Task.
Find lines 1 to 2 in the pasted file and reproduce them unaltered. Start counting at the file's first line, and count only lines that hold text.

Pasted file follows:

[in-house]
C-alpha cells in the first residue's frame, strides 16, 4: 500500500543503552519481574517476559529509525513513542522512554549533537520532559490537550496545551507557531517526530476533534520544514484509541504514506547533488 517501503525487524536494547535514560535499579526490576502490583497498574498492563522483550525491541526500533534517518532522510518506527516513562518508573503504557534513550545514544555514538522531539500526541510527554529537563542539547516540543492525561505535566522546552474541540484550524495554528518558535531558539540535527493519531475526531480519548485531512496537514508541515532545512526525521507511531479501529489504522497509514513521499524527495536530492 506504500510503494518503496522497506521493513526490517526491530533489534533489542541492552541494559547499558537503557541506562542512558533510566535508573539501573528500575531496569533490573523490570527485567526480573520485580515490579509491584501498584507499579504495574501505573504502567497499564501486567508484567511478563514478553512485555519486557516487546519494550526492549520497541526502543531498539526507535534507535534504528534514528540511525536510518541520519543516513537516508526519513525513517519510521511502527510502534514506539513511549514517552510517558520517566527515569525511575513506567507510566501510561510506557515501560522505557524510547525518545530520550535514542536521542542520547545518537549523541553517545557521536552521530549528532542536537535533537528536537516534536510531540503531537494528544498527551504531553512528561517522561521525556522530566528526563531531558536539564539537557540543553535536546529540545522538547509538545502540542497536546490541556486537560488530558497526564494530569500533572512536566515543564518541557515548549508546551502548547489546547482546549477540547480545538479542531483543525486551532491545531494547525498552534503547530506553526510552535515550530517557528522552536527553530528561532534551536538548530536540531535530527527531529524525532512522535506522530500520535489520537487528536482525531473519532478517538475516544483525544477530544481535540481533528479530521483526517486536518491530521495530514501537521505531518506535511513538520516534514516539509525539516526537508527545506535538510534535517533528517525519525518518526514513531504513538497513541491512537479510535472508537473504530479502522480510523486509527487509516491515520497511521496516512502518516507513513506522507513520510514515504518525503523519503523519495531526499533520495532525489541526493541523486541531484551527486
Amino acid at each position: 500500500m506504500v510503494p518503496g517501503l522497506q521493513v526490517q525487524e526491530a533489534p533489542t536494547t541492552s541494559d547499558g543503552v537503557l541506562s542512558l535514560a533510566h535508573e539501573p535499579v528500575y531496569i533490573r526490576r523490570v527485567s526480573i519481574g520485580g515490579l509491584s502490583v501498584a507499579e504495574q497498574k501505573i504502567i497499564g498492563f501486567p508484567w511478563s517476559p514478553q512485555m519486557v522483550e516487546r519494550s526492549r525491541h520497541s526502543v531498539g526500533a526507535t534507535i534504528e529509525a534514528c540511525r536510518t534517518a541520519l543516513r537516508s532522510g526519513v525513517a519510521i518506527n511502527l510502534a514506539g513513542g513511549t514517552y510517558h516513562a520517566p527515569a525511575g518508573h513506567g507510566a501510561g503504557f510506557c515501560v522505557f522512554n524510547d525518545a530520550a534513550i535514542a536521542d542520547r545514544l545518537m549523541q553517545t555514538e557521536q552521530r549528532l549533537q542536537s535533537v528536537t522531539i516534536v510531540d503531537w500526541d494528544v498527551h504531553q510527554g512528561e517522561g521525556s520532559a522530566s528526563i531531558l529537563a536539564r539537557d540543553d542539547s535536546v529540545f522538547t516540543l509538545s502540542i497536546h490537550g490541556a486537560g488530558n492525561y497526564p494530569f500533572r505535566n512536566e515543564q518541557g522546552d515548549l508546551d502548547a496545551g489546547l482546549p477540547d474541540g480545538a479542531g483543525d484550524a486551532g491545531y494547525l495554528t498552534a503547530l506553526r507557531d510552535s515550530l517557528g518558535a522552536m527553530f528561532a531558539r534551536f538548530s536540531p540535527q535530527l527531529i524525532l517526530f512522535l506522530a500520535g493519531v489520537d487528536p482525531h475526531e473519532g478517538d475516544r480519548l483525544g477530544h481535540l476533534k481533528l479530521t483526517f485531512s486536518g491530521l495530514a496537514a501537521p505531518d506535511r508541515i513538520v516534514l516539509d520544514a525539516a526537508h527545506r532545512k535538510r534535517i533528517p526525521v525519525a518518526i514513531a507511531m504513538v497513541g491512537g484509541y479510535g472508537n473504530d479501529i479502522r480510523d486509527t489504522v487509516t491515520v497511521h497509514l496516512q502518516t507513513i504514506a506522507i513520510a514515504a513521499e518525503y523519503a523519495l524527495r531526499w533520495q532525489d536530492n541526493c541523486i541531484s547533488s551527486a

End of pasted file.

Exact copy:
[in-house]
C-alpha cells in the first residue's frame, strides 16, 4: 500500500543503552519481574517476559529509525513513542522512554549533537520532559490537550496545551507557531517526530476533534520544514484509541504514506547533488 517501503525487524536494547535514560535499579526490576502490583497498574498492563522483550525491541526500533534517518532522510518506527516513562518508573503504557534513550545514544555514538522531539500526541510527554529537563542539547516540543492525561505535566522546552474541540484550524495554528518558535531558539540535527493519531475526531480519548485531512496537514508541515532545512526525521507511531479501529489504522497509514513521499524527495536530492 506504500510503494518503496522497506521493513526490517526491530533489534533489542541492552541494559547499558537503557541506562542512558533510566535508573539501573528500575531496569533490573523490570527485567526480573520485580515490579509491584501498584507499579504495574501505573504502567497499564501486567508484567511478563514478553512485555519486557516487546519494550526492549520497541526502543531498539526507535534507535534504528534514528540511525536510518541520519543516513537516508526519513525513517519510521511502527510502534514506539513511549514517552510517558520517566527515569525511575513506567507510566501510561510506557515501560522505557524510547525518545530520550535514542536521542542520547545518537549523541553517545557521536552521530549528532542536537535533537528536537516534536510531540503531537494528544498527551504531553512528561517522561521525556522530566528526563531531558536539564539537557540543553535536546529540545522538547509538545502540542497536546490541556486537560488530558497526564494530569500533572512536566515543564518541557515548549508546551502548547489546547482546549477540547480545538479542531483543525486551532491545531494547525498552534503547530506553526510552535515550530517557528522552536527553530528561532534551536538548530536540531535530527527531529524525532512522535506522530500520535489520537487528536482525531473519532478517538475516544483525544477530544481535540481533528479530521483526517486536518491530521495530514501537521505531518506535511513538520516534514516539509525539516526537508527545506535538510534535517533528517525519525518518526514513531504513538497513541491512537479510535472508537473504530479502522480510523486509527487509516491515520497511521496516512502518516507513513506522507513520510514515504518525503523519503523519495531526499533520495532525489541526493541523486541531484551527486